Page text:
Background Right-sided heart failure has high morbidity and mortality, and may be caused by pulmonary arterial hypertension. Fractal dimension is a differentiated and innovative method used in histological evaluations that allows the characterization of irregular and complex structures and the quantification of structural tissue changes. Objective To assess the use of fractal dimension in cardiomyocytes of rats with monocrotaline-induced pulmonary arterial hypertension, in addition to providing histological and functional analysis. Methods Male Wistar rats were divided into 2 groups: control (C; n = 8) and monocrotaline-induced pulmonary arterial hypertension (M; n = 8). Five weeks after pulmonary arterial hypertension induction with monocrotaline, echocardiography was performed and the animals were euthanized. The heart was dissected, the ventricles weighed to assess anatomical parameters, and histological slides were prepared and stained with hematoxylin/eosin for fractal dimension analysis, performed using box-counting method. Data normality was tested (Shapiro-Wilk test), and the groups were compared with non-paired Student t test or Mann Whitney test (p < 0.05). Results Higher fractal dimension values were observed in group M as compared to group C (1.39 ± 0.05 vs. 1.37 ± 0.04; p < 0.05). Echocardiography showed lower pulmonary artery flow velocity, pulmonary acceleration time and ejection time values in group M, suggesting function worsening in those animals. Conclusion The changes observed confirm pulmonary-arterial-hypertension-induced cardiac dysfunction, and point to fractal dimension as an effective method to evaluate cardiac morphological changes induced by ventricular dysfunction. PMID:27223643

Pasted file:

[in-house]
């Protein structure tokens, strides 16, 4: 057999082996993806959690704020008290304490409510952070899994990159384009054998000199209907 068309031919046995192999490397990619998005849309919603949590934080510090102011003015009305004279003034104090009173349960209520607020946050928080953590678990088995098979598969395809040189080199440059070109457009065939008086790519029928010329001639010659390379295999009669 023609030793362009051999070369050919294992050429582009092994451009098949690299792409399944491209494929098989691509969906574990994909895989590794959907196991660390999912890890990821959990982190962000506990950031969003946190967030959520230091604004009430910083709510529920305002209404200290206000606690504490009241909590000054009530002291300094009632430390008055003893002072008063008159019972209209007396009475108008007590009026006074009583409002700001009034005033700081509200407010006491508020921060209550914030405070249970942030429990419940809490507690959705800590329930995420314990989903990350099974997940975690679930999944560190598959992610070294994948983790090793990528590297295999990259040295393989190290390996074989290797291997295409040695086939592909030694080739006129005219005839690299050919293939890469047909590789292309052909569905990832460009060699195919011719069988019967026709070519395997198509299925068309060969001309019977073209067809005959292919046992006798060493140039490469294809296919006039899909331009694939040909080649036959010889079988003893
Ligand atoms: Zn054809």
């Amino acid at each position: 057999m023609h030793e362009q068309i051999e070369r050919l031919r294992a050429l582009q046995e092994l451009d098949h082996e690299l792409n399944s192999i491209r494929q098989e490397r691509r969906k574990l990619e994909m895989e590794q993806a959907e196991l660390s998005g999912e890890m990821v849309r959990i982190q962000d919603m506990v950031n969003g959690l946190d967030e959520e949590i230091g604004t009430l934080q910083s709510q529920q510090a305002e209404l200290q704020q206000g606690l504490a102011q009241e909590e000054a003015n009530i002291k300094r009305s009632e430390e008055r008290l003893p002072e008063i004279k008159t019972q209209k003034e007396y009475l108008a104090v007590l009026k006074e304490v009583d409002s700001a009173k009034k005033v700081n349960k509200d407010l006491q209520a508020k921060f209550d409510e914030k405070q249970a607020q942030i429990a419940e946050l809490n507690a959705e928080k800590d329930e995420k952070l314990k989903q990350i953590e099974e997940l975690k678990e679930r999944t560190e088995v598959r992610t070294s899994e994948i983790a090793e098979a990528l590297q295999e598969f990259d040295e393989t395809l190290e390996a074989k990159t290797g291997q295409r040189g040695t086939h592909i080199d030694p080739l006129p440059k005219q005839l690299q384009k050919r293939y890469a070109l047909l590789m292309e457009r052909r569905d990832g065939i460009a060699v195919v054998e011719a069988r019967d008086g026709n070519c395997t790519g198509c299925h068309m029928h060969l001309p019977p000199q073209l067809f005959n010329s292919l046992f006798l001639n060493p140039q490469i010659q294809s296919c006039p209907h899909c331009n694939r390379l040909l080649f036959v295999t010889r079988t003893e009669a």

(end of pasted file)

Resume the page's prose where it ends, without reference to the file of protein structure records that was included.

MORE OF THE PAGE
6. Inhibition of heat shock protein 90 improves pulmonary arteriole remodeling in pulmonary arterial hypertension

    PubMed Central

    Zhao, Zhi-Min; Liu, Su-Xuan; Zhang, Guan-Xin; Yang, Fan; Wang, Yang; Wu, Feng; Zhao, Xian-Xian; Xu, Zhi-Yun

    2016-01-01

    While the molecular chaperone heat shock protein 90 (HSP90) is involved in a multitude of physiological and pathological processes, its role relating to pulmonary arterial hypertension (PAH) remains unclear. In the present study, we investigated the effect in which HSP90 improves pulmonary arteriole remodeling, and explored the therapeutic utility of targeting HSP90 as therapeutic drug for PAH. By Elisa and immunohistochemistry, HSP90 was found to be increased in both plasma and membrane walls of pulmonary arterioles from PAH patients. Moreover, plasma HSP90 levels positively correlated with mean pulmonary arterial pressure and C-reactive protein. In a monocrotaline-induced rat model of PH, we found that 17-AAG, a HSP90-inhibitor, alleviated the progress of PH, demonstrated by lower pulmonary arterial pressure and absence of right ventricular hypertrophy. Immunohistochemical staining demonstrated that 17-AAG improved pulmonary arteriole remodeling on the basis of reduced wall thickness and wall area. The inflammatory response attributed to PH could be attenuated by 17-AAG through reduction of NF-κB signaling. Moreover, 17-AAG was found to suppress PDGF-stimulated proliferation and migration of pulmonary artery smooth muscle cells (PASMCs) through induction of cell cycle arrest in the G1 phase. In conclusion, HSP90 inhibitor 17-AAG could improve pulmonary arteriole remodeling via inhibiting the excessive proliferation of PASMCs, and inhibition of HSP90 may represent a therapeutic avenue for the treatment of PAH. PMID:27472464